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Original Research: CRITICAL CARE MEDICINE |

Nonpulmonary Organ Dysfunction and Its Impact on Outcome in Patients With Acute Respiratory Failure*

Ashutosh N. Aggarwal, MD, FCCP; Ritesh Agarwal, MD; Dheeraj Gupta, MD, FCCP; Surinder K. Jindal, MD, FCCP
Author and Funding Information

*From the Department of Pulmonary Medicine, Postgraduate Institute of Medical Education and Research, Chandigarh, India.

Correspondence to: Surinder K. Jindal, MD, FCCP, Department of Pulmonary Medicine, Postgraduate Institute of Medical Education and Research, Chandigarh 160012 India; e-mail: skjindal@indiachest.org



Chest. 2007;132(3):829-835. doi:10.1378/chest.06-2783
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Purpose: This study aimed to define the prevalence, severity, and progression of nonpulmonary organ dysfunction, and its impact on outcome in patients with acute respiratory failure (ARF) at a respiratory ICU of a tertiary referral hospital in northern India.

Methods: Daily patient data were collected on 711 adult patients with ARF to calculate component and total nonpulmonary sequential organ failure assessment (SOFA) scores. Hospital survival was the main outcome measure. Multiple logistic regression modeling was conducted to assess contribution of incremental dysfunction of various nonpulmonary organ systems to mortality. Kaplan-Meier curves were drawn to assess temporal trends in survival, and group comparisons were based on log-rank test. Cox proportional hazard modeling was performed to define hazards of earlier mortality. Discrimination was evaluated using receiver operating characteristic (ROC) curves.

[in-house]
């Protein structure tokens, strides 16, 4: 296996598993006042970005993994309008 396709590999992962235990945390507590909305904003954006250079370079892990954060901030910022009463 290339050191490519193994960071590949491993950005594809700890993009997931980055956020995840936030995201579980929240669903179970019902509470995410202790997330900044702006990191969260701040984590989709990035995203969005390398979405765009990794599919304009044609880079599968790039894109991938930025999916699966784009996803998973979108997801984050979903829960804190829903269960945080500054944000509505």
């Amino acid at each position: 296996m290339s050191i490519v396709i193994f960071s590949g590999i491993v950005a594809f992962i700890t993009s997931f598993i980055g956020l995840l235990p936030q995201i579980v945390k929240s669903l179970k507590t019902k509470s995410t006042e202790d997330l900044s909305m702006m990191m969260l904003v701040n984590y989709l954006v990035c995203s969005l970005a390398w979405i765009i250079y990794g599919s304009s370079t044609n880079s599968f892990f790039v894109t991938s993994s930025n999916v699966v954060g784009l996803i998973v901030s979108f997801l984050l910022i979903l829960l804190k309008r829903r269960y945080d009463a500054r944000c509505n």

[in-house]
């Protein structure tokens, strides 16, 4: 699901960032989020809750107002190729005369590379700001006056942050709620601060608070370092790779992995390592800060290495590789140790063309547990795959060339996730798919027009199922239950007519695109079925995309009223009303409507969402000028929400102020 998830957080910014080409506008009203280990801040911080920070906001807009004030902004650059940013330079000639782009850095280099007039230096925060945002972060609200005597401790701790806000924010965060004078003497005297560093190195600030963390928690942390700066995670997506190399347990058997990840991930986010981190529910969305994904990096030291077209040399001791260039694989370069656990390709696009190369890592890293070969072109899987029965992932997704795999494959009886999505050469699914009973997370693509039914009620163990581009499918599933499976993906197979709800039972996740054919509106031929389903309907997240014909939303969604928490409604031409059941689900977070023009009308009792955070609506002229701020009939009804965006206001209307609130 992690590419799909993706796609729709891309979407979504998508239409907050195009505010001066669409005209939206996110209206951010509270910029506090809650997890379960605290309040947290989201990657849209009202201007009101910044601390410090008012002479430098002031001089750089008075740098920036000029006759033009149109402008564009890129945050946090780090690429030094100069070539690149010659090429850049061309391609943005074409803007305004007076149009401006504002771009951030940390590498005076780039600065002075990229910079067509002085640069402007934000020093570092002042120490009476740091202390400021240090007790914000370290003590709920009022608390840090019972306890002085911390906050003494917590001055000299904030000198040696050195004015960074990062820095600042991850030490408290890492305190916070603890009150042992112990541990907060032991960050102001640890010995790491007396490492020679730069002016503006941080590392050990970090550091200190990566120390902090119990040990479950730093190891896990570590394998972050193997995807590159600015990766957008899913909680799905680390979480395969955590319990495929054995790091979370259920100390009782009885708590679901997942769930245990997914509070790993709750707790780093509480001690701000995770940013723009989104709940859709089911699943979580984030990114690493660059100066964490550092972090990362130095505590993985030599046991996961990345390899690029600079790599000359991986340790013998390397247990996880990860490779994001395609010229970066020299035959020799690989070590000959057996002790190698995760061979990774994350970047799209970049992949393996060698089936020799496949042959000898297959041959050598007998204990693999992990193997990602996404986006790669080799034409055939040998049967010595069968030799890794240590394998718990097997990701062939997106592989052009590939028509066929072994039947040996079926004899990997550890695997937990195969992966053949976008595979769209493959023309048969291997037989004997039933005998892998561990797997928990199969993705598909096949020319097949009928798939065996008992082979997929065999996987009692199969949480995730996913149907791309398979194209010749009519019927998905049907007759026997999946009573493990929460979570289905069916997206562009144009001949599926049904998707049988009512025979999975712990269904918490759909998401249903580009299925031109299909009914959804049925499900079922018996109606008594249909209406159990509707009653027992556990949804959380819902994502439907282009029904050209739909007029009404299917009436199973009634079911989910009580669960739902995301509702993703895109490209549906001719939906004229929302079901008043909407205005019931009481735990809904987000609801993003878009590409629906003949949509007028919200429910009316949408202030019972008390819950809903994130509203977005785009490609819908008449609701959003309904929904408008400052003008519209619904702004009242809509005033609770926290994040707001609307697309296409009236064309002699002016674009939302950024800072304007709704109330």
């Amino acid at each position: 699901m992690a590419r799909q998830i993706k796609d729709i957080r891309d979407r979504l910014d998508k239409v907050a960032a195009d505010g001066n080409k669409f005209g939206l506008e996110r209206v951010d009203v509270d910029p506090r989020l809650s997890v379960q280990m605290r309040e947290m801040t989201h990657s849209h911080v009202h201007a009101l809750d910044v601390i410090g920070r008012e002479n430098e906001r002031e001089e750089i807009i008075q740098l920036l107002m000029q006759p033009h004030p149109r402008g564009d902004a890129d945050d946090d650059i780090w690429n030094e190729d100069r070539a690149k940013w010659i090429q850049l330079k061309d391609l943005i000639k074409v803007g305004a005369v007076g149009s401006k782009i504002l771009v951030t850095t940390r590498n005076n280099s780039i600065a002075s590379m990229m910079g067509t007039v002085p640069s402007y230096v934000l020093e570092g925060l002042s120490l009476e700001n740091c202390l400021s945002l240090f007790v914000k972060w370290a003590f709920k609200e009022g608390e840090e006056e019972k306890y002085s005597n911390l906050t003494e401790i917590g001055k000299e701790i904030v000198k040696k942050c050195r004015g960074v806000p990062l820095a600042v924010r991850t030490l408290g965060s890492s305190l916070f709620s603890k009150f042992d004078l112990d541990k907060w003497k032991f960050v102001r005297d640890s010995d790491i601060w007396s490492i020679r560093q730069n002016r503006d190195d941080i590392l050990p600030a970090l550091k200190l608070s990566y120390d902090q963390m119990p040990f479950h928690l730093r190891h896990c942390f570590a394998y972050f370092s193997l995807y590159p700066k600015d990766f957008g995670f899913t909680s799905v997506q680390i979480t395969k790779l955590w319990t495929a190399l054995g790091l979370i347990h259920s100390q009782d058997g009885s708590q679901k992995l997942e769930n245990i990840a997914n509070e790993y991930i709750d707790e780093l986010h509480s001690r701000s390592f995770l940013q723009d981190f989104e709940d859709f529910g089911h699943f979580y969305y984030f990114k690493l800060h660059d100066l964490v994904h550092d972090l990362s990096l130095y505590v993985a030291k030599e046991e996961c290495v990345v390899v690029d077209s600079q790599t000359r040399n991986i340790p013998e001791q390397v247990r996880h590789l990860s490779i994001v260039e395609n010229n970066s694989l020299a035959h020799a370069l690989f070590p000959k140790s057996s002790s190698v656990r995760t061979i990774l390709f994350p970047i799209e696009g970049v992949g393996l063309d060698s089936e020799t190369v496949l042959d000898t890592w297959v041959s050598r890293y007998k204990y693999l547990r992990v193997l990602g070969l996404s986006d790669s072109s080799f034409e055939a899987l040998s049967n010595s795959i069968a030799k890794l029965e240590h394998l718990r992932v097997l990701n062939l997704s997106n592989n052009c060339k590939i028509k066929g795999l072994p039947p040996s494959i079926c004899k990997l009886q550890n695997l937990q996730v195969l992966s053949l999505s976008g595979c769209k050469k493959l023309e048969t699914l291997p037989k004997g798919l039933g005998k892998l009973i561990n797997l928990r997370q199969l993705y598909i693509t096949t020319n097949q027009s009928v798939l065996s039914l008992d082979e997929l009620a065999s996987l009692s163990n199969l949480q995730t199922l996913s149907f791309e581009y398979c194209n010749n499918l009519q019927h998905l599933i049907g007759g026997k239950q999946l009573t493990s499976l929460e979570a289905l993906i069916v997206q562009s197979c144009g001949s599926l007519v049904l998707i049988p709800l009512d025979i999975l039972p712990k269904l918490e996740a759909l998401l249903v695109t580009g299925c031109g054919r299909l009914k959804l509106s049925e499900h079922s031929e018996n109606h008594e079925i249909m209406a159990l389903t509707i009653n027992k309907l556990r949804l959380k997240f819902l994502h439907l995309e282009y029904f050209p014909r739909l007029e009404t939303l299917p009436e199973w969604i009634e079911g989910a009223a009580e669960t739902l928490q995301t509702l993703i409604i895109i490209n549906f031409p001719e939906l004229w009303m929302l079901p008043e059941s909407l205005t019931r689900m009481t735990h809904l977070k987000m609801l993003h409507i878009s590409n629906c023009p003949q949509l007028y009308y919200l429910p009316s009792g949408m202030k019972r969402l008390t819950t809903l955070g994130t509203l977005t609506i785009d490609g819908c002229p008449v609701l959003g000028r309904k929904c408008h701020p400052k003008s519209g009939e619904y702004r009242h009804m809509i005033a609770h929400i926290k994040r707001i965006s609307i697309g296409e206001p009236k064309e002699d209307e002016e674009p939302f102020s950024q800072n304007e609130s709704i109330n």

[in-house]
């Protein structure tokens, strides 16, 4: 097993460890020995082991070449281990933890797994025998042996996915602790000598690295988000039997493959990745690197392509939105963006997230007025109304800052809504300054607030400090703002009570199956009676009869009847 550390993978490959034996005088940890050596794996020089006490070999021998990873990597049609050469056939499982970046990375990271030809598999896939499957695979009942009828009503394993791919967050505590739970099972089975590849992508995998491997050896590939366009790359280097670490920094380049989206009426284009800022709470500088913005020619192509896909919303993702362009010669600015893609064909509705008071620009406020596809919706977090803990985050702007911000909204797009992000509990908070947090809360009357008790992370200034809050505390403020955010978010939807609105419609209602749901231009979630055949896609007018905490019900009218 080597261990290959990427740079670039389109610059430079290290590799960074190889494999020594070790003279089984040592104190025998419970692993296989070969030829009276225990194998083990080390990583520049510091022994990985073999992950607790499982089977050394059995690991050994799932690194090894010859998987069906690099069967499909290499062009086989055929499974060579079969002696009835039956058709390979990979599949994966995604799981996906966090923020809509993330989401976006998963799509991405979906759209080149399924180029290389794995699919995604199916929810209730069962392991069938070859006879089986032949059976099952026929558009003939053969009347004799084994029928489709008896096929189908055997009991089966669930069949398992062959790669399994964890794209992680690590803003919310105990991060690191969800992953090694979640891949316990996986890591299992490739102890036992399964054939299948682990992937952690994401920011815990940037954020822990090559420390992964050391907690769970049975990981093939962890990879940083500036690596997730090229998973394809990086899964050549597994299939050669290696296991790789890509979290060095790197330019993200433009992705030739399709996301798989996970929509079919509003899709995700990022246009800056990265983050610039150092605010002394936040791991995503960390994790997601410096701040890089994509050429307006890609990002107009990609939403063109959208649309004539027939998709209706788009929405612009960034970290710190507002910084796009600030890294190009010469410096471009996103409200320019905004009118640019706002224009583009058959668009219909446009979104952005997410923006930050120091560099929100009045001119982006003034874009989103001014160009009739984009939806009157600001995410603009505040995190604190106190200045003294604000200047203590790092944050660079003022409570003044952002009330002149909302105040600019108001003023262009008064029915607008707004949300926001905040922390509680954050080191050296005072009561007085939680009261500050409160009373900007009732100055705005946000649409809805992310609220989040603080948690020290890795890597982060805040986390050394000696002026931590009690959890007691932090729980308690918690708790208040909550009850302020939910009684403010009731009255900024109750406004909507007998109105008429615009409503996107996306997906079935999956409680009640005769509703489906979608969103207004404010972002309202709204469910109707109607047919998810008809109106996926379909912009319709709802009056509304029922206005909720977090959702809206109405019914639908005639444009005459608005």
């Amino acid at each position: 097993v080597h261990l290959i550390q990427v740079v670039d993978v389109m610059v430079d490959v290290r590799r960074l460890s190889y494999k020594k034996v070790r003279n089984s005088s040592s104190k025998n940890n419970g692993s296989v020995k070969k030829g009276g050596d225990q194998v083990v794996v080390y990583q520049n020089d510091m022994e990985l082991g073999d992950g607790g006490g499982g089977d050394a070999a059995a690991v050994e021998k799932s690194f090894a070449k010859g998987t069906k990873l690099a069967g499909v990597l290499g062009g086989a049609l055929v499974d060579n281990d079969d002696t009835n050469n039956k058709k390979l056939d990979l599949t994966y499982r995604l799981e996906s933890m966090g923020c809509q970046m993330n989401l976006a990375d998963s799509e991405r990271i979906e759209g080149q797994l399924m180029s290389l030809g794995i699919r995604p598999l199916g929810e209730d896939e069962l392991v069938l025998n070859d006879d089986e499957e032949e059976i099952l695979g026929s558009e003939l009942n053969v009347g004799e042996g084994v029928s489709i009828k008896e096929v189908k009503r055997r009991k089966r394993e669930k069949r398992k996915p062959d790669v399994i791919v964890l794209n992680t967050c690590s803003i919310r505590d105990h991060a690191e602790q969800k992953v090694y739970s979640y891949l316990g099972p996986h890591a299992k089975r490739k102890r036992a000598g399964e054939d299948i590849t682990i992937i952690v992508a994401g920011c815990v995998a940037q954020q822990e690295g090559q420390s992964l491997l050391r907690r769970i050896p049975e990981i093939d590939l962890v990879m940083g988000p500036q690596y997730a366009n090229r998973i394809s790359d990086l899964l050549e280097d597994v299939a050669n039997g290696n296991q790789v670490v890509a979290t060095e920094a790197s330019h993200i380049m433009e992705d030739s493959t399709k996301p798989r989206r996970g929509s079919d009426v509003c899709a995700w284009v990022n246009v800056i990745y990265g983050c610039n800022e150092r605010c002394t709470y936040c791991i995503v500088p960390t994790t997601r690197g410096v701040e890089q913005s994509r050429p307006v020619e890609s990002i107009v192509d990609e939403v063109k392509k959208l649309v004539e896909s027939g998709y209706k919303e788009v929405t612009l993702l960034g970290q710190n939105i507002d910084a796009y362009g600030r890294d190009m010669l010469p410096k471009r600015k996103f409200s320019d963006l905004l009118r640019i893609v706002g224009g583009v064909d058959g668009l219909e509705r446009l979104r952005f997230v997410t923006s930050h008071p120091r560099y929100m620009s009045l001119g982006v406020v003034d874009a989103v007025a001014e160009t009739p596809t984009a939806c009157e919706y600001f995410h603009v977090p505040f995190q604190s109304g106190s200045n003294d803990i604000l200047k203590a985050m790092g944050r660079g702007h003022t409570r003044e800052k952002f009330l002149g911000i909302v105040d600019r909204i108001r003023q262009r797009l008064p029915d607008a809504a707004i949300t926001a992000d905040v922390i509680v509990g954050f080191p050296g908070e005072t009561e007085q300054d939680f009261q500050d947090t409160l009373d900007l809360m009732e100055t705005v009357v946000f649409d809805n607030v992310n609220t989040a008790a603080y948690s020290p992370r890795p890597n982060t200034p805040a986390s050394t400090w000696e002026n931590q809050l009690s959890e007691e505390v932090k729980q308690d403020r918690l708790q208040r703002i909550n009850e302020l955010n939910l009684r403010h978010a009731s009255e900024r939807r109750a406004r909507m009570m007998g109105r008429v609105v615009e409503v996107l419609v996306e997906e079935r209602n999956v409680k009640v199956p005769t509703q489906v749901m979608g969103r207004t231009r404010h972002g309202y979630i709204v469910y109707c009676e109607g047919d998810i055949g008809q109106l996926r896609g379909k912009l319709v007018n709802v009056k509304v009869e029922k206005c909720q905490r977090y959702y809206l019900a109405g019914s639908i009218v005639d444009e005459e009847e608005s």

Results: Four hundred seventy-five patients (66.8%) had one or more nonpulmonary organ dysfunctions at hospital admission. The overall hospital mortality rate was 33.9%. Hospital survival rates and median survival declined steadily as the number of organs involved increased. Admission, maximum, and ΔSOFA scores were significantly higher in nonsurvivors. Increasing baseline cardiovascular and neurologic SOFA scores, and corresponding ΔSOFA scores, were associated with progressively higher odds of hospital mortality, as well as increasing hazard for earlier mortality after adjustment for etiology of respiratory failure. Maximum nonpulmonary SOFA score was the best discriminator in predicting mortality (area under ROC curve, 0.767).

Conclusion: Baseline and new-onset nonpulmonary organ dysfunction significantly influences hospital survival in patients with ARF.

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